A Midsummer Night’s Dream
RIFT and Kaleidoscope Festival
William Shakespeare’s A Midsummer Night’s Dream plays with time as May Day celebrations are mapped onto late 16th century Midsummer festivities, an apt theme for this production at Alexandra Palace with basements opened up to the public for the first time in the venue’s 150-year history, one that enabled the first public television broadcast in 1936.
Felix Mortimer and Joshua Nawras of RIFT use this historical fact as a framing devise for this modern-day production. We, the audience, enter the venue, descend and walk through dark, dusty, disused vaults and—to the accompaniment of 1930s / 40s popular songs—are welcomed to an imagined first TV broadcast of Dream.
An extremely hardworking cast often double-up roles in a nice touch that mirrors the play’s duality of real and fairy world events that begin with the impending marriage of Theseus (Mike Adams) and Hippolyta (Lowri James). Egeus (Rob Myles) insists that daughter Hermia (Dewi Sarginson, feisty and fierce) wed besotted Demetrius (Sam Ducane); but Hermia is mutually enamoured with Lysander (Ben Teare) and they flee to the safety of the woods. They are followed by Phoebe Naughton’s Helena in a fine personation that balances the agony of the spurned suitor (she loves Demetrius, who doesn’t love her) with a comic timing that keeps to the right side of shrill.
Meanwhile, Shakespeare’s ‘rude mechanicals’, or artisans—here doubling as stage directors, sound recordists and boom operators that help to chivvy the audience from room to room—are rehearsing a play to be performed at the wedding’s climax. In a the fairy world, King Oberon (Mike Adams), angry with his Queen Titania (Lowri James), instructs his little helper Puck (an intense and athletic Rob Myles) to obtain the flowery sleeping potion that, when spread on the eyes, causes love-at-first-sight on waking and leads a spellbound Titania to briefly love an ass in the unfortunately transformed Bottom the Weaver (Henry Maynard, brilliant)—an event that never fails to please audiences.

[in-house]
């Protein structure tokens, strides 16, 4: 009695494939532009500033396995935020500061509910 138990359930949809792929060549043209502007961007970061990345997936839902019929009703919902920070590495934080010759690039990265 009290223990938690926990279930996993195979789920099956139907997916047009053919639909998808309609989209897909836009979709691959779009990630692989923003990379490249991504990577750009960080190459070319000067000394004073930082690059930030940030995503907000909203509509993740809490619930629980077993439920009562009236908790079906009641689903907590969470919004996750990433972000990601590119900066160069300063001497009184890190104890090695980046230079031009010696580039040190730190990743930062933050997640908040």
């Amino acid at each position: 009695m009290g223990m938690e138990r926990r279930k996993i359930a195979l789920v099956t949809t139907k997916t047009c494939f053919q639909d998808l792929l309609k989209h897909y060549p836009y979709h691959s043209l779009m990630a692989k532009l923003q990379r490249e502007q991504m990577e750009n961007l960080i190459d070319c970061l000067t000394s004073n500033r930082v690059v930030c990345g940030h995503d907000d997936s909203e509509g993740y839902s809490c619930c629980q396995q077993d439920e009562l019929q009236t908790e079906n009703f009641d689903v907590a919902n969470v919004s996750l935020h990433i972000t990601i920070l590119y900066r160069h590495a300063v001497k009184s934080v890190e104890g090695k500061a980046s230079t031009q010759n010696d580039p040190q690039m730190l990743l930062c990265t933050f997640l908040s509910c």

With the same potion placed and misplaced on the eyes of Lysander and Demetrius, the course of true love fails to run smoothly (but settles, eventually) and resolution is sealed as the mechanicals perform their play in the production’s best moments, with Daniel Booroff (Snug / Cobwebb) leading on guitar and Stanton Plummer-Cambridge providing belly-laughs as Flute / Thisbe. Special mention goes to Penelope Maynard, whose Quince brings a constant feeling of security and gravitas to proceedings.
The audience moves roughly four times (sensible shoes are recommended) and is occasionally asked to join in en masse, such as for a TV audience being warmed-up—but there is no singled-out participation for those who hate it. Each locus is well chosen: for example, in a cavernous space filled with upturned illuminated buckets for seats, Shakespeare’s moonlit woods are recreated using modern technology (screens and images) bringing 21st century effects to a play written over half a century ago. This unique setting, too, affords unique access for those interested in the history of sound and vision. It may not be midsummer now, but, on leaving the performance, one can stop to gaze at London’s breathtaking skyline and take home a little summer’s nostalgia in these early days of autumn.
Reviewer: Anita-Marguerite Butler